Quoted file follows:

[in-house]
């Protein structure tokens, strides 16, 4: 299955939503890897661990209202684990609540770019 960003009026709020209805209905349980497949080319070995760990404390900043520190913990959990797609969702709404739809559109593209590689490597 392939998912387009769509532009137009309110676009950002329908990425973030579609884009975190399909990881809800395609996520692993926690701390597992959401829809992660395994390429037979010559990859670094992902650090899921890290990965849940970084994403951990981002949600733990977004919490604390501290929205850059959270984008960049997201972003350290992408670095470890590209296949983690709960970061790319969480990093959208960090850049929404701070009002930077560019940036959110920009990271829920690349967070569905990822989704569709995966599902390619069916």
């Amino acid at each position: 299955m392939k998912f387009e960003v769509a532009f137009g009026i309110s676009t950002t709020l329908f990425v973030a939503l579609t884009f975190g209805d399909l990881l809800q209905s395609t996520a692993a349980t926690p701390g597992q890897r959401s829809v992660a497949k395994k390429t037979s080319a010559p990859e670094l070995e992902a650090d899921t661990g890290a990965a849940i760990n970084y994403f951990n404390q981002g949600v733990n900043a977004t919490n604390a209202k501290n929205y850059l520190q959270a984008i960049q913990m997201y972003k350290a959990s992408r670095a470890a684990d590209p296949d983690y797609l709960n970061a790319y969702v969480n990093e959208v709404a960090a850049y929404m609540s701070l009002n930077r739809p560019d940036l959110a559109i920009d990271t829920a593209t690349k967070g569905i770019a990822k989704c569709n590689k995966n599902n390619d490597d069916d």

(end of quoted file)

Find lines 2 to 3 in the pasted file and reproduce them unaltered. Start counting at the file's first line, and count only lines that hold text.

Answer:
């Protein structure tokens, strides 16, 4: 299955939503890897661990209202684990609540770019 960003009026709020209805209905349980497949080319070995760990404390900043520190913990959990797609969702709404739809559109593209590689490597 392939998912387009769509532009137009309110676009950002329908990425973030579609884009975190399909990881809800395609996520692993926690701390597992959401829809992660395994390429037979010559990859670094992902650090899921890290990965849940970084994403951990981002949600733990977004919490604390501290929205850059959270984008960049997201972003350290992408670095470890590209296949983690709960970061790319969480990093959208960090850049929404701070009002930077560019940036959110920009990271829920690349967070569905990822989704569709995966599902390619069916």
């Amino acid at each position: 299955m392939k998912f387009e960003v769509a532009f137009g009026i309110s676009t950002t709020l329908f990425v973030a939503l579609t884009f975190g209805d399909l990881l809800q209905s395609t996520a692993a349980t926690p701390g597992q890897r959401s829809v992660a497949k395994k390429t037979s080319a010559p990859e670094l070995e992902a650090d899921t661990g890290a990965a849940i760990n970084y994403f951990n404390q981002g949600v733990n900043a977004t919490n604390a209202k501290n929205y850059l520190q959270a984008i960049q913990m997201y972003k350290a959990s992408r670095a470890a684990d590209p296949d983690y797609l709960n970061a790319y969702v969480n990093e959208v709404a960090a850049y929404m609540s701070l009002n930077r739809p560019d940036l959110a559109i920009d990271t829920a593209t690349k967070g569905i770019a990822k989704c569709n590689k995966n599902n390619d490597d069916d």